Growing Up With Lead in Drinking Water May Dull Brain in Old AgeBy Amy Norton HealthDay Reporter
THURSDAY, Nov. 10, 2022 (HealthDay News) -- Lead is known to damage young children's brains, and a new study suggests the effects may still be apparent in old age.
Researchers found that among nearly 1,100 older U.S. adults, those who grew up in cities with lead-contaminated drinking water generally scored worse on tests of memory and thinking skills.
The findings, experts said, suggest that older adults who were exposed to lead decades ago could be at relatively higher risk of dementia — since their cognitive starting point is typically lower.
Lead is a naturally occurring metal that can cause serious health effects if it accumulates in the blood. Children younger than 6 are particularly vulnerable, as lead can damage their developing brains and cause learning or behavioral problems.
Yet little has been known about whether early life lead exposure has consequences for the aging brain, said John Robert Warren, a professor at the University of Minnesota who worked on the new study.
"You can count on one hand the number of studies," he said.
The new findings — published online Nov. 9 in the journal Science Advances — show only a link between childhood lead exposure and cognition later in life. They do not prove cause and effect.
But Warren said there are various ways that childhood exposure could have long-range effects, including indirect means. For example, children with high blood lead levels typically have more problems with learning and behavior, and are less likely than their peers to graduate high school or go on to higher education. Lower education levels, as well as less mental stimulation throughout life — from cognitively challenging work, for instance — have been linked to a quicker mental decline in old age.
In this study, education levels did seem to explain part of the link between childhood lead exposure and cognition at older ages.
"But it was not a very powerful factor," Warren said.
The researchers also looked at the roles of income, wealth and heart health — and none accounted for the link.
"That lends credence to a more direct pathway," Warren said.
He noted that once in the body, excess lead gets stored in the bones, where it "stays quietly." But age-related bone loss, or fractures, can release some of that lead into the bloodstream decades after the initial exposure.
The findings are based on 1,089 older U.S. adults who took part in a long-running health study between 1998 and 2016. All were children in 1940, and researchers used Census data from that year to figure out where each study participant lived at the time.
They then looked at the participants' cognitive test scores in relation to their childhood hometown's municipal water supply. If the community used lead pipelines and the drinking water was either acidic or alkaline — which causes lead to leach into the water — then that person was considered to have been exposed to lead as a child.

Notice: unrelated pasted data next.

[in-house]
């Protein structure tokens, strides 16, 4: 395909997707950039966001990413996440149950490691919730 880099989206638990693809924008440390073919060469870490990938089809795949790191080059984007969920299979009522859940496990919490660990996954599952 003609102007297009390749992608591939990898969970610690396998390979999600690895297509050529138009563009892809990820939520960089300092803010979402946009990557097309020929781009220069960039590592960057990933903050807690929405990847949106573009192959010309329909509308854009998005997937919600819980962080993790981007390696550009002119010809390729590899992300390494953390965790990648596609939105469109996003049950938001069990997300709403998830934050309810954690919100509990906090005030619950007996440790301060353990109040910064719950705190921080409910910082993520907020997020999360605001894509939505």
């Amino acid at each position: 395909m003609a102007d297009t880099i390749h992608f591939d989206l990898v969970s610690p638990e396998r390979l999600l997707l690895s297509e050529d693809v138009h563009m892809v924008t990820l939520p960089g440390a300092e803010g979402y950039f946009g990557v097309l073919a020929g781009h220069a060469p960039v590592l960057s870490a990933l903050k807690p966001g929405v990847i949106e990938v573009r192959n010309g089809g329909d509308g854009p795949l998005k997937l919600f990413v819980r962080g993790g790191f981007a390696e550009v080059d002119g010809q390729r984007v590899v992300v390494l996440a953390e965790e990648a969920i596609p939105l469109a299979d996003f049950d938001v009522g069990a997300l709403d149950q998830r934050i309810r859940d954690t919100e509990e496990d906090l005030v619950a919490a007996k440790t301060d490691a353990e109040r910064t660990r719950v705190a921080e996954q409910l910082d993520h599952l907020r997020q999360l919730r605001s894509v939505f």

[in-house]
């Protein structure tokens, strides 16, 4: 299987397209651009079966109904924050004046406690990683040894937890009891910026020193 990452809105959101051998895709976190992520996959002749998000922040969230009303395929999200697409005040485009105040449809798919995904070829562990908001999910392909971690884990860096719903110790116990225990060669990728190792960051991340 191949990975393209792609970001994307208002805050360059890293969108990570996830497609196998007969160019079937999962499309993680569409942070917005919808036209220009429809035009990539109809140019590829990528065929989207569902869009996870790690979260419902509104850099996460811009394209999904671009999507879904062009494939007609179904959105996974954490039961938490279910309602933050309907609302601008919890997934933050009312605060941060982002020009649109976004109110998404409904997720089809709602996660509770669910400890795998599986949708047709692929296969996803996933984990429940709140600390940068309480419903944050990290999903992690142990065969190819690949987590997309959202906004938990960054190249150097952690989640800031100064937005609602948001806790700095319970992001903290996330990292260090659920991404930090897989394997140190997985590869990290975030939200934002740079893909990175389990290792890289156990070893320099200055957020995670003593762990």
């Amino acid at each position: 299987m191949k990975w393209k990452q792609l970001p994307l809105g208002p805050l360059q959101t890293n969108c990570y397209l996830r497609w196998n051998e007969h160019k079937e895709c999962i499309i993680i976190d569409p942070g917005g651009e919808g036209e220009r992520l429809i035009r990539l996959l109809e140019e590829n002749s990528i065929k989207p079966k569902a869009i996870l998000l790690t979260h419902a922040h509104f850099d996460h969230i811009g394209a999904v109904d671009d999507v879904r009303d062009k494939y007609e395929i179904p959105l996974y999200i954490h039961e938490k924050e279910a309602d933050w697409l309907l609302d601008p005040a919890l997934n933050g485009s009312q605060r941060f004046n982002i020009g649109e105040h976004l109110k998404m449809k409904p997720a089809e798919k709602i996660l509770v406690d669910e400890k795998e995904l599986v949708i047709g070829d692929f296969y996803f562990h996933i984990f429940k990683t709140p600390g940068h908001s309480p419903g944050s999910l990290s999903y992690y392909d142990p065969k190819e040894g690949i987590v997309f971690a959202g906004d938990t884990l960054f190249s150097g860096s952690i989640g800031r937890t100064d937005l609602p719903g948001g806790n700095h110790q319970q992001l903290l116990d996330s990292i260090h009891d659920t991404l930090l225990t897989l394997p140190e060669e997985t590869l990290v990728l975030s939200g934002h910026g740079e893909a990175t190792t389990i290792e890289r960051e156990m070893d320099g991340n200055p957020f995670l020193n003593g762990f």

That was the case for 7% of the study group, largely those from the Northeast and Midwest.
On average, the researchers found, older adults who'd grown up with lead-contaminated water scored a little lower on cognitive tests when they entered the study (typically around age 65). They did not, however, show a faster decline than other study participants when they retested in the following years.
Aaron Reuben, a postdoctoral researcher at Duke University in Durham, N.C., who studies environmental health and neuropsychology, called the study design "very clever."
"We have concern that children exposed to lead may become adults at greater risk for dementia. But with a 40- to 50-year delay, it is hard to design studies to evaluate this question," Reuben said.
The new findings, he said, suggest that "children exposed to lead may be at greater risk for dementia than their peers, but not necessarily because their brains are aging faster."
The study focused on lead in drinking water — a major route through which U.S. children were once exposed to the toxin, but not the only one, Warren noted. Lead was once widely used in house paints and gasoline.
Those practices were phased out decades ago, and U.S. children today are exposed to far less lead than prior generations were, Warren said.
However, lead has not disappeared, either.
Children living in homes built before 1978 — when lead-based paint was banned — can be at risk if that old paint is still in place, and is chipped or peeling, according to the U.S. Centers for Disease Control and Prevention.
Kids can also be exposed by playing in lead-contaminated soil — near highways, factories or airports, for example. And since lead water pipes still exist, drinking water can be a source.
Based on government data, Warren said, Americans born in the 1960s and 1970s had the greatest early-life exposure to lead. Those people are now in their 40s and 50s, he noted, and are not yet at the point where age-related cognitive decline would be apparent.
"Once lead is in the body, there's not a lot to do," Warren said. But, he added, people can try to maintain a healthy bone density, through measures like a healthy diet and regular exercise.
The U.S. Environmental Protection Agency has advice on limiting lead exposure.
SOURCES: John Robert Warren, PhD, professor, sociology, Minnesota Population Center, University of Minnesota, Minneapolis; Aaron Reuben, PhD, postdoctoral scholar, psychology and neuroscience, Duke University, Durham, N.C.; Science Advances, Nov. 9, 2022, online
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